After European Commission President Jean-Claude Juncker ignored their previous calls, MEPs called on Tuesday (26 March) on the next Commission to review the controversial appointment of Martin Selmayr as secretary-general of the EU executive.
Juncker’s former chief of staff was promoted to the post of the Commission’s top civil servant last February, seizing a position considered to be one of the most influential in Brussels.
But the swift and unexpected move prompted widespread criticism from observers and Parliament that internal rules had been bent and that transparency standards were not abided by.
In their first attempt to rap the Commission one year ago, MEPs criticised the “coup-like” promotion of Selmayr but stopped short of asking for the decision to be reversed.
The second attempt, last December, was an outright call to oust Selmayr. It came in an unusual form, as part of a resolution approving the work of European Ombudsman Emily O’Reilly, who opened a probe into Selmayr’s promotion last May.
In a report published last September, O’Reilly concluded that the EU executive had failed to follow internal procedures in promoting Juncker’s chief aide, and by doing so had undermined public trust in the EU civil service.
The resolution was approved by a majority of 71%, but the Commission completely ignored it. In reply to questions from journalists, the Commission kept quoting an April statement by Günther Oettinger, the EU Commissioner responsible for budget and human resources, who was the MEPs’ interlocutor throughout the affair.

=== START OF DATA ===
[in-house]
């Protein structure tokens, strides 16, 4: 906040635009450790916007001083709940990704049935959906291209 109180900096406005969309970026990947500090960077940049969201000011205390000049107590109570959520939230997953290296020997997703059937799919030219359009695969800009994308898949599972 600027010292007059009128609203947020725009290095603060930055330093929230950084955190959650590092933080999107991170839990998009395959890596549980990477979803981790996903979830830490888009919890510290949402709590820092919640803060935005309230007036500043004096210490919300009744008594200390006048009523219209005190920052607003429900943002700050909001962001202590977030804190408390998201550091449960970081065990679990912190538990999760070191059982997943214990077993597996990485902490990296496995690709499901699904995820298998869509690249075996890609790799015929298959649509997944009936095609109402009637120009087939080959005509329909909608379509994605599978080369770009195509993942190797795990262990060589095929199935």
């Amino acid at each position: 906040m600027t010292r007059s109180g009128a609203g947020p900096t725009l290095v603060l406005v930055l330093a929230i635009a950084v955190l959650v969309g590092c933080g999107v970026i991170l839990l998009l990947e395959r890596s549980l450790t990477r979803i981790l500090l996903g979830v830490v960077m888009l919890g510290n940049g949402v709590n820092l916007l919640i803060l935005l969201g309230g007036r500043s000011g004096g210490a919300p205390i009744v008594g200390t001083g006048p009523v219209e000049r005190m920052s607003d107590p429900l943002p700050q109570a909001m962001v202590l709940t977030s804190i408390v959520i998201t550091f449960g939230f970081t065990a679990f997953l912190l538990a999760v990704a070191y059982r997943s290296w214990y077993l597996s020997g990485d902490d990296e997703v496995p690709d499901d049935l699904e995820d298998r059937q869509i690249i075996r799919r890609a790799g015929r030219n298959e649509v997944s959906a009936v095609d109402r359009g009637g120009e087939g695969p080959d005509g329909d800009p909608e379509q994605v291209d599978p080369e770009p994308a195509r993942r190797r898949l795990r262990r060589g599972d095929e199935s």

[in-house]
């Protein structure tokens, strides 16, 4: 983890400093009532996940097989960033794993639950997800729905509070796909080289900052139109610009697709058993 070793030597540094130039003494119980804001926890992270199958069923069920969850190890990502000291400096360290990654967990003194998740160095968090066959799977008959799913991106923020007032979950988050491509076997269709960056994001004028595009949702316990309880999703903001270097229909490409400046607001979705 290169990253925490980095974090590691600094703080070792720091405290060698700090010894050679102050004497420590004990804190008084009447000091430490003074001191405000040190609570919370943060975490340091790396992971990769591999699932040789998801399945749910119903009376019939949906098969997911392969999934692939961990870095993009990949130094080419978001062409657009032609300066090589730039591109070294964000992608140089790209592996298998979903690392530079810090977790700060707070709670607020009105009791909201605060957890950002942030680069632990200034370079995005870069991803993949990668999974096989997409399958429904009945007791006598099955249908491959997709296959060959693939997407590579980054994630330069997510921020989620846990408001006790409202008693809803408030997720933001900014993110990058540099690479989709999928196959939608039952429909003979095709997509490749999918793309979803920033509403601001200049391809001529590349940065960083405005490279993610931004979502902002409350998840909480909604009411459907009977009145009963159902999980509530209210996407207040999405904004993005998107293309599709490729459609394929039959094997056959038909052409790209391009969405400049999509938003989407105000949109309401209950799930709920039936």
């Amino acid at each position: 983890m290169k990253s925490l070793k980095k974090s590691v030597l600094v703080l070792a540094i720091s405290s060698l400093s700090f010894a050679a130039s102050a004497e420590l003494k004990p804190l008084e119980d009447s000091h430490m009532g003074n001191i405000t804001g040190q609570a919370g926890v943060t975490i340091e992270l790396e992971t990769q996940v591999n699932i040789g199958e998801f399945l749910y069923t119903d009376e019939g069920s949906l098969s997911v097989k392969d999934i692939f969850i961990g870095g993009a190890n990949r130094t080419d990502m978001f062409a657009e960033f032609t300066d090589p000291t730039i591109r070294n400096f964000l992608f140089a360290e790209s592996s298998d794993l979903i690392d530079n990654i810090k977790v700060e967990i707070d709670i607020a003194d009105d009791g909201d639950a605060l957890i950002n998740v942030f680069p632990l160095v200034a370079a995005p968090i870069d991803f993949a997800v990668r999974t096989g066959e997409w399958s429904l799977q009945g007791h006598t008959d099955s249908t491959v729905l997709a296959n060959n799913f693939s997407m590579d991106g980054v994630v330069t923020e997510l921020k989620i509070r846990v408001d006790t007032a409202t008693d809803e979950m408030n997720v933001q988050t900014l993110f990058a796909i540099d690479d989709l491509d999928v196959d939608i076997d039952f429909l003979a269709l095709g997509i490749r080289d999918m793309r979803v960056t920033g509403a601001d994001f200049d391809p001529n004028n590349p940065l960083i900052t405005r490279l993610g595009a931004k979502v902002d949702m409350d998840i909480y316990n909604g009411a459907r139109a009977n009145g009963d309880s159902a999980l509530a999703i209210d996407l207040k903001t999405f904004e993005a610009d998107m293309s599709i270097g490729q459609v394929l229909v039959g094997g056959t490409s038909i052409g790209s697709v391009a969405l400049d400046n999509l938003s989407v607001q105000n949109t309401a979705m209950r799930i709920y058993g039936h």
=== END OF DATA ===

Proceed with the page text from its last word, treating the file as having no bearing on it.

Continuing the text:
The third push also came in an unusual form, as an amendment to the 2017 EU budget discharge. The amendment was introduced by Bart Staes (Belgium, Green/EFE group) on behalf of the Greens, and was approved on Tuesday (26 March) with 404 votes against 161.
This is the amendment @BartStaes in the name of @GreensEP that was massively just approved w 404 + and 161 – calling the @EU_Commission to review the appointment of its Secretary General following #SelmayrGate @EUombudsman @GundiGadesmann @inge_graessle https://t.co/ktHUQDBwvz pic.twitter.com/c9KeZHWinC
— Umberto GAMBINI (@UGambini) March 26, 2019
The president of the next Commission, which will be formed after the EU elections in May, should normally keep the secretary-general in his post, but is also at liberty to appoint a replacement. Tuesday’s vote gives arguments to Juncker’s heir to proceed swiftly with Selmayr’s replacement, should they choose so.
[Edited by Zoran Radosavljevic]